LeFort fractures of the maxillary bones are almost always treated with open surgery and internal fixation with screws and plates. If there is CSF in the nasal discharge, a neurosurgeon should be notified. Antibiotics are necessary if the fracture extends into the nose, the sinuses, or the area that holds the tooth.

In mandibular fractures, patients need admission to the hospital. Often multiple fractures are present in the mandible. These need open reduction and internal fixation. Because of the fact that the teeth and mouth are involved, there need to be antibiotics to prevent infection. Penicillin and clindamycin are common antibiotics used for prophylaxis.

Complications of Facial Fractures

Facial fractures are rarely life-threatening to the patient’s life but they are often connected to dangerous injuries to other body areas and blockage of the airway can happen with these fractures. Airway blockage can happen with excessive bleeding, swelling of the facial and neck tissues, or fracture and damage to surrounding structures. If there are burns also on the face, they can swell the tissue, blocking the airway. Fractures of the maxillary bone, nasal bones, and the mandible can lead to airway interference.

Bleeding can cause nausea and vomiting, which can obliterate the airway, especially if the patient has a loss of consciousness or impaired consciousness. Airway problems can occur early or late in the course of the injury so that the person needs to be monitored on a regular basis for a period of time after the injury.

Even though the facial fractures are not life-threatening, they can cause severe disfigurement and personal disability with physical and emotional effects that can be long-lasting. The eye can malfunction and can damage eyesight. The nose can be blocked if the septum is not repaired and the jaw can have problems opening and closing.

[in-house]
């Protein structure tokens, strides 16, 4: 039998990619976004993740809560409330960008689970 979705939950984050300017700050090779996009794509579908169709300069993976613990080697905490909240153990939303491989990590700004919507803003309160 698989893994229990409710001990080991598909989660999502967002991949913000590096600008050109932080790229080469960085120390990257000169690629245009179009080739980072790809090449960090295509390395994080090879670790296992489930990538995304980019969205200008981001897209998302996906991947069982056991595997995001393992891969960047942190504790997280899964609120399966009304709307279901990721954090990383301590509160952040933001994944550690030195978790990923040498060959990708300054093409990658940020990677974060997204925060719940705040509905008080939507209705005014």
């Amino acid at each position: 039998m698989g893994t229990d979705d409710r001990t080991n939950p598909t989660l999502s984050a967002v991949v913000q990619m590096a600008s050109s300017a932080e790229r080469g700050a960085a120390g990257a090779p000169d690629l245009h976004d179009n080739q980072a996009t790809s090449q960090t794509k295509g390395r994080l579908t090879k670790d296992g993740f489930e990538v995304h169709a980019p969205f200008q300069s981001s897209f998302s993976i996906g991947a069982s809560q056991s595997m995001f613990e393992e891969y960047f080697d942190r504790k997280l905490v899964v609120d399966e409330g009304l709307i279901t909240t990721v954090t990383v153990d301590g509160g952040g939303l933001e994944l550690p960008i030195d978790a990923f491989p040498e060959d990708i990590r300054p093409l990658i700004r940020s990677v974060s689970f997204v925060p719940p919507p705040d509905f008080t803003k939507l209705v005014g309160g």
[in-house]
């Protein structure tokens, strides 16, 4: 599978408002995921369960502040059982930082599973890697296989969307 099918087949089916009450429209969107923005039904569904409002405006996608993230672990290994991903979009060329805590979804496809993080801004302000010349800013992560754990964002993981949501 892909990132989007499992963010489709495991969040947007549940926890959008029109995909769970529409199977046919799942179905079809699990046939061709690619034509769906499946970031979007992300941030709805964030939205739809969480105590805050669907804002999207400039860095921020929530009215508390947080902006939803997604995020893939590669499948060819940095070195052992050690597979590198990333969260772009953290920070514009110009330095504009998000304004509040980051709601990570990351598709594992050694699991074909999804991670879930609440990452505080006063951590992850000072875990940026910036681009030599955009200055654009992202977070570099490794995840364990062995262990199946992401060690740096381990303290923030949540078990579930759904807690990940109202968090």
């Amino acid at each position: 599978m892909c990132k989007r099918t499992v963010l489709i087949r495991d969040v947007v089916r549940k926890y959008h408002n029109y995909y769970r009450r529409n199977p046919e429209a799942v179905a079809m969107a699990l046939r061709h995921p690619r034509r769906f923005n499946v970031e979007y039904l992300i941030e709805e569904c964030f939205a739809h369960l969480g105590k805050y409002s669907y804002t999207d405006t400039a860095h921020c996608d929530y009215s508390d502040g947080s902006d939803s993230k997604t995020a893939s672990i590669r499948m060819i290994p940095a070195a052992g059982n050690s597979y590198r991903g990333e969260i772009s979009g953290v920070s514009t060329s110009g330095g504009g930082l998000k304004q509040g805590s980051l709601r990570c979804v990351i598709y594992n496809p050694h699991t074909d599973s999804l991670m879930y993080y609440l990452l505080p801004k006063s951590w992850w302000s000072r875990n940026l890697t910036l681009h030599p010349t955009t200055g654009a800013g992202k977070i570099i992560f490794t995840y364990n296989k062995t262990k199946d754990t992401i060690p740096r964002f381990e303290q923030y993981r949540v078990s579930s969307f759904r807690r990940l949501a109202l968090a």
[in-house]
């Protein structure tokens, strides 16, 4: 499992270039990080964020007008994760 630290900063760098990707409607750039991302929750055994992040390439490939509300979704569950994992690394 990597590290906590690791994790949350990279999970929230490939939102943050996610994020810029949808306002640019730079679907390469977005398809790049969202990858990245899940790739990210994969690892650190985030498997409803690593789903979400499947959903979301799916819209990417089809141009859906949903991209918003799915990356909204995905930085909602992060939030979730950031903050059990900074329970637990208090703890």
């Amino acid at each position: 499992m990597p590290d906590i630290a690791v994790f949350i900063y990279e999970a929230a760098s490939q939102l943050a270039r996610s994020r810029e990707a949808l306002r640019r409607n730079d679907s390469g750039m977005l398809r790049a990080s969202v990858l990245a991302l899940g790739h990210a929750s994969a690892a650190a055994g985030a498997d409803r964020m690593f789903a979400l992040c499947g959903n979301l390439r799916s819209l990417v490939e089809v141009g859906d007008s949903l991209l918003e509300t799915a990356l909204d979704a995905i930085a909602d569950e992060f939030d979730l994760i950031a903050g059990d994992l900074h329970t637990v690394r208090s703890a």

Broken bones can cause muscles and nerves to become entrapped. If this is the case, open surgery needs to be done as soon as possible following the injury. One common injury is the entrapment of the inferior or medial rectus muscles into the maxillary sinuses. Tear ducts and many different facial nerves can be entrapped and damaged by the fracture. The frontal bone fracture can cause damage to the frontal sinus, leading to a sinus infection and a mucocele, in which mucus builds up under the tissue.

Infection can occur with any open fracture of the face. Open fractures can open into sinuses, the nose, the orbit or the mouth. These need antibiotics to prevent infection.

General complications of nasal fractures also include:

  • An uneven face from a dislocated fracture
  • Excessive bleeding
  • Brain injury and leakage of CSF
  • Infection into the bone and tissues
  • Loss of vision
  • Double vision
  • Numbness of the face
  • Weakness of the face

Many of these complications can be avoided with prompt diagnosis and management of the more severe fractures as well as an exam that includes things like vision, movement, and sensation of the face.

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Editor’s Note: This page has been updated for accuracy and relevancy [cha 10.28.20]

Image by Anemone123 from Pixabay